Was 2012 the year of Barack Obama, Usain Bolt, PSY, or Kony 2012? This past year’s headlines were filled with both uplifting and tragic news, but there are other reasons to celebrate: never in the history of the world has there been less hunger, disease, poverty, or inequality. The developing world’s economies are growing, global life expectancy is rising, and AIDS and malaria are declining. Thanks to globalization and relative global peace, 2012 can literally be measured as the best year ever – and not just because Jersey Shore ended. Now let’s turn back the clock and check out the headlines. Continue reading
Sometimes the best “Top 10 Lists” are made up of the ten worst. Here are the five worst television shows and the five worst movies made in 2012. Together they make up the ten worst productions to hit the screen last year. Continue reading
By: Jonathan Forani and Taylor Pearce
TV’s been called a vast wasteland, a mind numbing pastime and the bane of modern day society. So why do we still watch it? In 2011, it was because of shows like the ten featured below, which show how, despite J-Shore and reality television’s ratings reign, TV can also mean quality. Continue reading
Television often acts as a little slice of escapism in a hectic world. 2011 was a year of unrest in many ways, and so television, with its little vignettes of un-reality, was perhaps more important to some than ever before. TV is also often an arena for the exploration of hot-button issues and social taboos, and 2011 was no different. Whether you seek escapist flights of fancy or something a little more stimulating, here’s the best TV 2011 had to offer. Continue reading
It’s that time of year again: when all our favourite television shows return to our screens and monitors. Two of the most anticipated returns to the small screen this year have been the newest seasons of Showtime’s Dexter and AMC’s The Walking Dead, and they share a striking similarity. Yes, these two dramas, one about a sociopathic cop-by-day-serial-killer-by-night and one about a ragtag group of survivors stuck in the middle of a zombie apocalypse, do have something in common. Apparently this season, religion is in vogue. But is there an ulterior motive for this invasion of piety on our TV screens, and does how each show deals with the subject paint a more revealing picture? Continue reading
We all did regretful things as teenagers. One too many drinks at a friend’s party lead to one too many drunken words. Heck, it still happens. And now the once-innocent glee-clubbers of Fox’s inanely popular show have now joined a new club: one that glorifies shots of Goose and Henny instead of singing the woes of teenhood in carousel horse sweaters.
In this week’s Glee ep (“Blame it on the Alcohol”), Rachel Berry threw a house party for her fellow glee members, all of whom, with the exception of Kurt and Finn, got drunk off of wine coolers. Despite the warnings of Mr. Schuester, the episode continued with some alcoholic hangover cures and some pre-performance jitter juice.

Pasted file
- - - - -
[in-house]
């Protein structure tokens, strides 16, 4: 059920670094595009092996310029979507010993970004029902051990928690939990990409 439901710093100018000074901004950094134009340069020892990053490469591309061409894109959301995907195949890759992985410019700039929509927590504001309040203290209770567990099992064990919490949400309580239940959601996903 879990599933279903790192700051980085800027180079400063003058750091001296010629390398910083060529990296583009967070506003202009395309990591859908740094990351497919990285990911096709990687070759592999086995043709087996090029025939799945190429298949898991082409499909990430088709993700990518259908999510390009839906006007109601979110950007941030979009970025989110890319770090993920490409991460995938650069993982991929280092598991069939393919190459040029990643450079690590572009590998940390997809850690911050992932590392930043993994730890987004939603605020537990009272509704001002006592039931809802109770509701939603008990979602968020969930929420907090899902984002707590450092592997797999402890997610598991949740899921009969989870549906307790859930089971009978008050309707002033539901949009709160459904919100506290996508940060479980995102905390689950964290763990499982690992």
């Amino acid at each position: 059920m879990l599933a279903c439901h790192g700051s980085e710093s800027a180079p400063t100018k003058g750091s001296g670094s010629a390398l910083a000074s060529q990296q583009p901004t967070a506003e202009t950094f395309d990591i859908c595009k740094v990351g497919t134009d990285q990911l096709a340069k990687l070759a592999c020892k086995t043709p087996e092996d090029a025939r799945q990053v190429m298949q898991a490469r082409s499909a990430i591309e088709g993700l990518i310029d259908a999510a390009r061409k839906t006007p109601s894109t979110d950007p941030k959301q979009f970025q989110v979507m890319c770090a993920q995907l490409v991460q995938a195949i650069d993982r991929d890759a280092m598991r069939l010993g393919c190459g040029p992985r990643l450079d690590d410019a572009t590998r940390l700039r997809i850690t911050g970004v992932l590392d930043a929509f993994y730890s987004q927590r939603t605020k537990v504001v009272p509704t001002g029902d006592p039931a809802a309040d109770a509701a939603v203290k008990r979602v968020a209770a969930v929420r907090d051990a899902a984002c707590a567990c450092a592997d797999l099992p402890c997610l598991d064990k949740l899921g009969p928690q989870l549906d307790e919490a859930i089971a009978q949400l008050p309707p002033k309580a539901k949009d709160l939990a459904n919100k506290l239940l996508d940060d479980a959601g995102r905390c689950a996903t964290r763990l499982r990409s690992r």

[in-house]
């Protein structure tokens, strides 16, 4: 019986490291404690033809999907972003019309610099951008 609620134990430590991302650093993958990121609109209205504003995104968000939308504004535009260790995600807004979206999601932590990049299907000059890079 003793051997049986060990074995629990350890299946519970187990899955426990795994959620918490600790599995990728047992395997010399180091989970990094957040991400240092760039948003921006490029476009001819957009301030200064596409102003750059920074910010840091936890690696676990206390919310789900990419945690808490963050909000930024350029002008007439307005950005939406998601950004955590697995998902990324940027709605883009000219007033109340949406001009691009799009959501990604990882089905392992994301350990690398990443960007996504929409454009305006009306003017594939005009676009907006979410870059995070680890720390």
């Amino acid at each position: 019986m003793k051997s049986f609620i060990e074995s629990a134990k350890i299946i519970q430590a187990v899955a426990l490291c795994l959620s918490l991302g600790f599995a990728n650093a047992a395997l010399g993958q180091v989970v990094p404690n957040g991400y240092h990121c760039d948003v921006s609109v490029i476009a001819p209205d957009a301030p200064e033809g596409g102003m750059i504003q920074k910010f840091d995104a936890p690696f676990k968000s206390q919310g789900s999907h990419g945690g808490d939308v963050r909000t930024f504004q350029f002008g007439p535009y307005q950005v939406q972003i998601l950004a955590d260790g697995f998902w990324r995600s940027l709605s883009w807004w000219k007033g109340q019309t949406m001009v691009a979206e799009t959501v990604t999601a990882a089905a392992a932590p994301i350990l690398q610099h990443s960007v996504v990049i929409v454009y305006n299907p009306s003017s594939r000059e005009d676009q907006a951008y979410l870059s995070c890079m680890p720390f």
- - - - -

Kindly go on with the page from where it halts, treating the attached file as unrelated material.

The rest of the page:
Although the episode was intended to show the negative effects of drinking, it presented two contrasting ideas.
While there was some of the usual glass-clinking going on at the Golden Globe Awards last Sunday, the praise was mixed for sophomore host Ricky Gervais. Some applauded his wise-cracks with a hesitant clap while others criticized the comedian for his supposed “bad form,” begging the question: Should comedians hold back when celebs are the target? The negative responses to Gervais were largely based on the warped belief that we should be nice to celebrities. And there’s nothing more offensive than that. Continue reading
Whether it’s for excessive amounts of sexual content, swearing or violence, CBS’s Showtime television network has definitely been recognized for its controversial programming. Popular television series Dexter is perhaps the most talked-about in this regard (have you heard Debra’s mouth or seen Dexter work a knife?). The show’s notorious fifth season is certainly no exception.
For those viewers who haven’t been tuning in each week (fourth season spoiler alert!), last season’s finale was quite the blood bath — literally. Our favourite serial killer found his son, Harrison, sitting all alone in a pool of his mother’s blood. She had been murdered in the bathtub of their beautiful Miami home as the result of Dexter’s involvement with the “Trinity killer”. After a finale like that, it was no surprise that the premiere of the fifth season would bring in quite a few viewers — and it did: approximately 2 million tuned in giving Showtime its best premiere in over 15 years. Continue reading
It can be controversial, hilarious, and informative. Those of us in MIT 2100 (Political Economy of Media) know that Professor Burston strongly believes that it could usher in a new era of a renewed public sphere.
It’s that ever-popular, never-endingly topical show called Glee, and it has gained a massive, worldwide following as well as critical praise for its representations of ethnic and sexual diversity. Several Glee characters are Jewish and the show often highlights its own diversity with episodes that deal with issues like sexual orientation, faith, and able-bodiedness. While it is extremely entertaining, Glee also sheds light on important issues that people deal with every day of their lives.
Today, the Glee cast released a Christmas album — wait, a Christmas album? Doesn’t this directly contradict the religious diversity that Glee is so often commended for? Continue reading